In addition to a new scheme, ND lost plenty of defensive production The front seven must replace second-round draft pick Jeremiah Owusu-Koramoah at linebacker and a pair of defensive linemen, Daelin Hayes and Adetokunbo Ogundeji.

Linebacker depth also took another hit last Sunday when both Paul Moala and Shayne Simon suffered season-ending injuries after already losing Marist Liufau prior to the season.

There are still plenty of playmakers, including Vyper Isaiah Foskey, who will be a havoc machine. But again, more growing pains can be expected.

The secondary does feature one of the best safeties in all of college football in future NFLer Kyle Hamilton, who had two interceptions last week. However, it did lose some experience at cornerback in Shaun Crawford and nickel Nick McCloud.


Toledo vs. Notre Dame Matchup Analysis

Toggle the dropdowns below to hide or show how Toledo and Notre Dame match up statistically:

Toledo Offense vs. Notre Dame Defense

Offense

Defense

Edge

Rushing Success
87
24
Passing Success
19
31
Havoc
111
40
Line Yards
93
8
Sack Rate
60
42
Finishing Drives
71
17

Notre Dame Offense vs. Toledo Defense

Offense

Defense

Edge

Rushing Success
47
17
Passing Success
34
55
Havoc
30
15
Line Yards
26
25
Sack Rate
82
91
Finishing Drives
47
39

Pace of Play / Other
PFF Tackling
20
50
Coverage
34
18
Rush Rate
52.6% (79)
58.2% (37)
Seconds per Play
73
104

Data via College Football Data (CFBD) and FootballOutsiders; SP+ projection per ESPN.


I really need to stress how much more difficult it is this year to project MAC teams after playing a MAC-only regular-season schedule in 2020. You just have to take Toledo’s statistical profile from last season with a grain of salt.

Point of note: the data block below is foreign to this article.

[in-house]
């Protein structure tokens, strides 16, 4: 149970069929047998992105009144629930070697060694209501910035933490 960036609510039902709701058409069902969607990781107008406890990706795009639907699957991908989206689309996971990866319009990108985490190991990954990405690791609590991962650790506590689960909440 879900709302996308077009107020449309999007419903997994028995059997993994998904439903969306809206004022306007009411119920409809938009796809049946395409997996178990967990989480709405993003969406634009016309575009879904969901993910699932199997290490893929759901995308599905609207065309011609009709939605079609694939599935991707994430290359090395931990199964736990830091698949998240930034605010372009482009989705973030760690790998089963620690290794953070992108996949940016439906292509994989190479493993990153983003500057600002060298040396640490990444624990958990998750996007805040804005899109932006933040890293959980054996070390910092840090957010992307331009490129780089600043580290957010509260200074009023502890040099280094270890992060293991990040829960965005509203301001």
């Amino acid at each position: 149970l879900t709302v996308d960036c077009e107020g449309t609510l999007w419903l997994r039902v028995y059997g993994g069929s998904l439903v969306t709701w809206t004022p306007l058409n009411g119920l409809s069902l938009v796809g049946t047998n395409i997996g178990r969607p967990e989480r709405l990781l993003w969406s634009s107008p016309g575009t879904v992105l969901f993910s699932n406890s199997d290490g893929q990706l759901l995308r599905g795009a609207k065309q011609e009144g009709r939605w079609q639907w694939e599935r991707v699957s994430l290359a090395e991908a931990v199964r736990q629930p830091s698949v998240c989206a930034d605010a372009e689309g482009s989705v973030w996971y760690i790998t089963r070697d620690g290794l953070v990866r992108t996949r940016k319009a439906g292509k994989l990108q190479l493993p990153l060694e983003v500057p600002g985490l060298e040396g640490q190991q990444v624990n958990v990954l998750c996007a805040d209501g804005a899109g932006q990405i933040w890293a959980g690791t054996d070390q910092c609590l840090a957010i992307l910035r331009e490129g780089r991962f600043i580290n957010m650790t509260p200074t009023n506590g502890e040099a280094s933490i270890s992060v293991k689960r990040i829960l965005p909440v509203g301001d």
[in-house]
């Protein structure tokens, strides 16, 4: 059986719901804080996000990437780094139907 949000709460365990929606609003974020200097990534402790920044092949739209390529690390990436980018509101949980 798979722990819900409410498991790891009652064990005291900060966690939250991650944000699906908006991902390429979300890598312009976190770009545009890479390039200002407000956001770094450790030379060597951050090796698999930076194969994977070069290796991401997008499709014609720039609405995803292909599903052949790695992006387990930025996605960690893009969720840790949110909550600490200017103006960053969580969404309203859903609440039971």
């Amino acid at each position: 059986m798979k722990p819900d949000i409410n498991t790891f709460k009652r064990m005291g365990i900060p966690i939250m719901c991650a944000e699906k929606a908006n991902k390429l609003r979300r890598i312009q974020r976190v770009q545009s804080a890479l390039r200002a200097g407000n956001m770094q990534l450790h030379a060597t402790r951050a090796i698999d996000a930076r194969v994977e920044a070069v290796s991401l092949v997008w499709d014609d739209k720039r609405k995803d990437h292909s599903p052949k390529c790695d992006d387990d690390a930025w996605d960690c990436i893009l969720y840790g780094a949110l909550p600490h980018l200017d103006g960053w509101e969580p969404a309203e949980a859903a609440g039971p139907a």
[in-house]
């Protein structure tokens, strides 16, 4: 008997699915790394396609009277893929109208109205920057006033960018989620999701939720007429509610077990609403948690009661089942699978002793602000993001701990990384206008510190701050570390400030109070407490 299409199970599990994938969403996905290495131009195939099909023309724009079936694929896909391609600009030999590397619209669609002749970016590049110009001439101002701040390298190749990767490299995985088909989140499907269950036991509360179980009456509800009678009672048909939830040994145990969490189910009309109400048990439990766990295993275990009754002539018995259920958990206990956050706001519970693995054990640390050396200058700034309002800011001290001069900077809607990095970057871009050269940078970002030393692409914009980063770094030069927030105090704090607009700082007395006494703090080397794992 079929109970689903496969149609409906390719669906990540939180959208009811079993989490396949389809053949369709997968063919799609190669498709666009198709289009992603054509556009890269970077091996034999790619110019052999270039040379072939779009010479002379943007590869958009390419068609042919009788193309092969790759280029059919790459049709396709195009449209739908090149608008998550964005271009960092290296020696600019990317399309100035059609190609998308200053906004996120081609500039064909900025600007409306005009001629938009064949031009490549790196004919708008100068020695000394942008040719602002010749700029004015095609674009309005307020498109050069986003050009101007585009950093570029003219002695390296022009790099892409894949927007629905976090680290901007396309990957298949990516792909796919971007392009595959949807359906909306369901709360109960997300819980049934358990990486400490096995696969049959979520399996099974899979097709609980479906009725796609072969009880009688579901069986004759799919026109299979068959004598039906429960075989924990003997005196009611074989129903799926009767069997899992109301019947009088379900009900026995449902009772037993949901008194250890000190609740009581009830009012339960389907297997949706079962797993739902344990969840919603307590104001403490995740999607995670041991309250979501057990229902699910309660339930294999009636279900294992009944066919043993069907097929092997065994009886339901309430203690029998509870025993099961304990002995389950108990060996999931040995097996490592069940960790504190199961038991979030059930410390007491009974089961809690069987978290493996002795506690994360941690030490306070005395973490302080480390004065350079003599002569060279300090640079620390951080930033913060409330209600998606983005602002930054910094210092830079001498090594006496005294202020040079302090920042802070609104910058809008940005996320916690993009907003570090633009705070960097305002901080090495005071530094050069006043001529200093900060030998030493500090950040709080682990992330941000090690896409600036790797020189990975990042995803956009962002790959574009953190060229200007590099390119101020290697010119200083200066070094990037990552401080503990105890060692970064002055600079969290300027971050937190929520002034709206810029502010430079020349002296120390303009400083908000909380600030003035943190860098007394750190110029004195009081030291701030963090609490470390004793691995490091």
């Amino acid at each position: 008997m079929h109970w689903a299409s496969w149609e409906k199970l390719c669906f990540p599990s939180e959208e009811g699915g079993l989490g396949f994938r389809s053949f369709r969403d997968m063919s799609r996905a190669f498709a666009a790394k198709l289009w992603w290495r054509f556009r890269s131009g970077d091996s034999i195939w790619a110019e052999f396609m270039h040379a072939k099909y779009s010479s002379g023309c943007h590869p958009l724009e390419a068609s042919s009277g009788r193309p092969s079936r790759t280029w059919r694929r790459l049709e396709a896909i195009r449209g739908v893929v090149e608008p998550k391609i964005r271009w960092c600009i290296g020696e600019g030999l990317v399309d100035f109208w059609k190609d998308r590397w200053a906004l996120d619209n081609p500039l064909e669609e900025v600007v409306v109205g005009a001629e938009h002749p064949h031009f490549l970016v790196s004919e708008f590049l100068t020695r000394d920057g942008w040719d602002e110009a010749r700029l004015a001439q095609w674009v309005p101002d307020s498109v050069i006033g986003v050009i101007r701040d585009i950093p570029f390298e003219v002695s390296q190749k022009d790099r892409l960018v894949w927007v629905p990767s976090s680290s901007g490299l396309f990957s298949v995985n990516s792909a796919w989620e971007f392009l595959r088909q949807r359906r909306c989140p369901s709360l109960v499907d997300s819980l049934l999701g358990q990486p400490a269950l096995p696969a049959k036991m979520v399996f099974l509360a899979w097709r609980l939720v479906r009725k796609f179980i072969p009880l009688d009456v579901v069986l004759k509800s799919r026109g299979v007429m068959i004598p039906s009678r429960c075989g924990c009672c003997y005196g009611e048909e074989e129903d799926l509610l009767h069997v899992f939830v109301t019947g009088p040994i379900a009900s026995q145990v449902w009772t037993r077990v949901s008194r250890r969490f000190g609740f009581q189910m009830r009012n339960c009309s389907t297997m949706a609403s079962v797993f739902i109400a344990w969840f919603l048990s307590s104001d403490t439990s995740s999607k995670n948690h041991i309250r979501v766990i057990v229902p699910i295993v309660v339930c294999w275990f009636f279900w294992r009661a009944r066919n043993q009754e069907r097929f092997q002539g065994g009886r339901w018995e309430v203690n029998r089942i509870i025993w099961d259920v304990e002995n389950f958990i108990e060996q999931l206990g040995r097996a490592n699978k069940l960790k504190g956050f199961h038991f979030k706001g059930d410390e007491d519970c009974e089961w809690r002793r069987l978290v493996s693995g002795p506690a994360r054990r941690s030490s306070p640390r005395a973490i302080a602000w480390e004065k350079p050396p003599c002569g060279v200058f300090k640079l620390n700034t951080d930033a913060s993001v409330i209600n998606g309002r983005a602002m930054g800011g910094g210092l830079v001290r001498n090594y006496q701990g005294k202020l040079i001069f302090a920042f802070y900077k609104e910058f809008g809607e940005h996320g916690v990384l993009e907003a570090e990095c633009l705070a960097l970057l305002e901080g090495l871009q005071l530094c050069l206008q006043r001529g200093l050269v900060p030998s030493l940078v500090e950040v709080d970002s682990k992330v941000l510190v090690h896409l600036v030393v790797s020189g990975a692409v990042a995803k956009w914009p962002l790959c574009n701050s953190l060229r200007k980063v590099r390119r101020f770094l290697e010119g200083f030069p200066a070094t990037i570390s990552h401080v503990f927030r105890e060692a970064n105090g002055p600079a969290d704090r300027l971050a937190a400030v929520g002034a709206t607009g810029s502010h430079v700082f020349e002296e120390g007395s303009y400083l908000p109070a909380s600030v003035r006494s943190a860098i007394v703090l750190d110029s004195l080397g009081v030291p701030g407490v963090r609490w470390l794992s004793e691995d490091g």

Throw in the fact that Notre Dame lost so much production from last year, and the 2020 profiles become even murkier.

The biggest thing to watch will be how Toledo can compete in the trenches. By nature, MAC teams will have a size disadvantage against teams like Notre Dame, but Toledo does at least boast strong lines for a MAC team.


Toledo vs. Notre Dame Betting Pick

This is a fascinating matchup considering it features two teams on opposite ends of the returning production spectrum. Toledo returns as much experience as any team in the country, while Notre Dame ranks in the bottom 10 in that department.

Toledo will also have a rest and preparation advantage. The Rockets played at home on Saturday in a blowout win where starters got plenty of rest, while Notre Dame had to fight tooth and nail for an overtime win on Sunday night in Tallahassee.

This game reminds me some of Notre Dame’s 2018 Week 2 matchup against another MAC team. After pulling out a close victory over Michigan to open the season, Notre Dame only beat Ball State by eight as 34-point favorites at home the following week. And that victory over Michigan came at home on a Saturday, so this is even a trickier situation against a more talented MAC team.

In regards to special teams, MAC teams generally struggle in that area. However, Toledo has one of the league’s better units in the often under-appreciated third phase. The Rockets, who scored two special teams touchdowns last week, won’t be completely overmatched against a Notre Dame special teams unit that finished 122nd last year, per SP+.

Ultimately, I make this spread closer to 10 than 17, so I gladly scooped up +18 earlier in the week and would feel comfortable betting the Rockets down to +14.5.

The experience and situational advantages for Toledo matter here, and Jason Candle’s bunch has the offensive firepower and enough defensive playmakers to keep this from getting out of hand against a Notre Dame team that is still working out some kinks defensively and along the offensive line.

Pick: Toledo +17 (Play to +14.5)

How would you rate this article?